I don't believe that, since I believe that... What does existence mean to you if it is not a part of the world of sense...Justice does not exist, and freedom does not exist... That much is certain...What about gravity waves??If they are presumed to exist on the certain knowledge of what does exist, then perhaps they do; but what should anyone seeking knowledge choose to believe???...Belief is that condition we all hope to escape, and philosophy is our door...
 
Reconstructo
 
Reply Mon 14 Dec, 2009 04:23 pm
@mickalos,
mickalos;111315 wrote:
In short, hallucinations are not the same as perceptions.


It's exactly by means of the concept of noumenon or things-in-themselves or objective reality, that we distinguish between hallucinations and perceptions. The correspondence theory of truth is founded on things-in-themselves. If you are experiencing a real moon and not a hallucination, this is to say that there is something outside your perception that corresponds to it.

It seems that the word "veridical" (in the context of your post) implies a correspondence theory of truth. It seems that truth-as-correspondence demands a concept like noumena, or things-in-themselves, which for me are equivalent to material objects.

Pragmatism - Wikipedia, the free encyclopedia
Hilary Putnam suggests that the reconciliation of antiskepticism and fallibilism is the central goal of American pragmatism. Although all human knowledge is partial, with no ability to take a 'God's-eye-view,' this does not necessitate a globalized skeptical attitude. Peirce insisted that contrary to Descartes' famous and influential methodology in the Meditations on First Philosophy, doubt cannot be feigned or created for the purpose of conducting philosophical inquiry. Doubt, like belief, requires justification. It arises from confrontation with some specific recalcitrant matter of fact (which Dewey called a 'situation'), which unsettles our belief in some specific proposition. Inquiry is then the rationally self-controlled process of attempting to return to a settled state of belief about the matter. Note that anti-skepticism is a reaction to modern academic skepticism in the wake of Descartes. The pragmatist insistence that all knowledge is tentative is actually quite congenial to the older skeptical tradition.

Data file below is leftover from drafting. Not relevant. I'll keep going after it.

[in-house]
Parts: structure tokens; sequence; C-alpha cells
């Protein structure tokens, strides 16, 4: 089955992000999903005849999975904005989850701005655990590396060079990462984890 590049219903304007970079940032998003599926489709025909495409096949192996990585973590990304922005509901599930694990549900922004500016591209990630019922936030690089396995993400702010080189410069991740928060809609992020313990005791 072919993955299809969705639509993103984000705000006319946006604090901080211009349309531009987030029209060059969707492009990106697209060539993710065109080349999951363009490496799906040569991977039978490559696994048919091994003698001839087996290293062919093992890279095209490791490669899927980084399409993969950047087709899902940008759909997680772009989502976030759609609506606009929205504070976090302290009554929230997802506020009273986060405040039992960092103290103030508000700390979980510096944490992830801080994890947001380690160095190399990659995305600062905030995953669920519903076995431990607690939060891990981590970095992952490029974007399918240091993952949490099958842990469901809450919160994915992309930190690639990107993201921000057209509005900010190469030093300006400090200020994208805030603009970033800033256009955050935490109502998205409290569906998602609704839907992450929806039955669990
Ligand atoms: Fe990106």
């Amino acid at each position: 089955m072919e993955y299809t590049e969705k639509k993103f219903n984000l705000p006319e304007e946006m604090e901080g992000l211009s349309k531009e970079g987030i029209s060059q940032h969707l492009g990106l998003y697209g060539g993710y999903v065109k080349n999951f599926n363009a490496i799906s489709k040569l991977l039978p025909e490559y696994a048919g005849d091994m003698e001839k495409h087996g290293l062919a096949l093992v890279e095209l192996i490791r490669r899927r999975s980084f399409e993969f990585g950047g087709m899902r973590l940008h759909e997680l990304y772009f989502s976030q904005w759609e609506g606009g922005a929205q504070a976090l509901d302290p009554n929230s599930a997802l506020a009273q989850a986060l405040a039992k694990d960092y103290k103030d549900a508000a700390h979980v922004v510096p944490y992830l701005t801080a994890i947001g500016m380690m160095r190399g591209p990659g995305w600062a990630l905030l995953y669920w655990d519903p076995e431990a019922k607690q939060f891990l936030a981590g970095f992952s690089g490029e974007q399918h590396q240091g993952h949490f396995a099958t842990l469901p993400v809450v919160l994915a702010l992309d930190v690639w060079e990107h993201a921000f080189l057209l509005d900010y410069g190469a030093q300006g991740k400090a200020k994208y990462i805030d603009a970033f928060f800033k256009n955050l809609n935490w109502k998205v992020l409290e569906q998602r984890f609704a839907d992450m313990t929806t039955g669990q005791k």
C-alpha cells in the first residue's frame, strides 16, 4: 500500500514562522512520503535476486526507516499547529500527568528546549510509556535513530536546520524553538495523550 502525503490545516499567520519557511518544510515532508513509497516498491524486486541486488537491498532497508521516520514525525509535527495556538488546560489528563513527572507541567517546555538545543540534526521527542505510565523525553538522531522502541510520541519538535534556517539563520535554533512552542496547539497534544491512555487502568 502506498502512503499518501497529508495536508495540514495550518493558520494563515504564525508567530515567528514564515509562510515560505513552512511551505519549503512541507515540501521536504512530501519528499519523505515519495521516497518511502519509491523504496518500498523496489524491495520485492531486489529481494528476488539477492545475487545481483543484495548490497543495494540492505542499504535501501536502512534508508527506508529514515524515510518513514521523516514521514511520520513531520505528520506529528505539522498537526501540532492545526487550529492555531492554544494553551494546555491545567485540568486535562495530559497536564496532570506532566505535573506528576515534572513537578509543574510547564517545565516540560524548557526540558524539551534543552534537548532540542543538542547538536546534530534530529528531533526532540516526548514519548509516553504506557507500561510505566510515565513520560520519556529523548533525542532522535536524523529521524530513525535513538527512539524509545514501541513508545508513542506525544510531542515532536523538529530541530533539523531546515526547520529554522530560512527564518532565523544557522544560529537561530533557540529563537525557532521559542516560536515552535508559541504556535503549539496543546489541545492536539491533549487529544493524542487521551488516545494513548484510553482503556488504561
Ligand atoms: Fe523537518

prothero
 
Reply Mon 14 Dec, 2009 07:59 pm
@Reconstructo,
[QUOTE=mickalos;111168] but either way we know nothing of the object 'in itself'. .[/QUOTE] It that what Kant was saying? That we know nothing of the TII? Or that we only know what our senses or our instruments can perceive? That the TII always has or may have properties that we can not perceive or be aware of because of the limits of our perceptive tools?
[QUOTE=Reconstructo;111171]Kant on things-in-themselves. [/QUOTE]
Reconstructo;111171 wrote:

"...though we cannot know these objects as things in themselves, we must yet be in a position at least to think them as things in themselves; otherwise we should be landed in the absurd conclusion that there can be appearance without anything that appears." .
I would interpret this to mean that our "knowledge" of reality is always partial and incomplete. That what we know is a synthesis of our mental construction and those properties of the TII that we are able to detect with our senses or with our instruments. What do you think?

[QUOTE=Reconstructo;111338]It's exactly by means of the concept of noumenon or things-in-themselves or objective reality, that we distinguish between hallucinations and perceptions. The correspondence theory of truth is founded on things-in-themselves. If you are experiencing a real moon and not a hallucination, this is to say that there is something outside your perception that corresponds to it. [/QUOTE]
Reconstructo;111338 wrote:


The pragmatist insistence that all knowledge is tentative is actually quite congenial to the older skeptical tradition.
Locke distinguished between primary qualities of an object (weight, volume, etc) and secondary qualities (qualia) of an object (color, taste, etc). Which may be of some use in deciding which properties the object itself has and which properties are the result of sensory processing.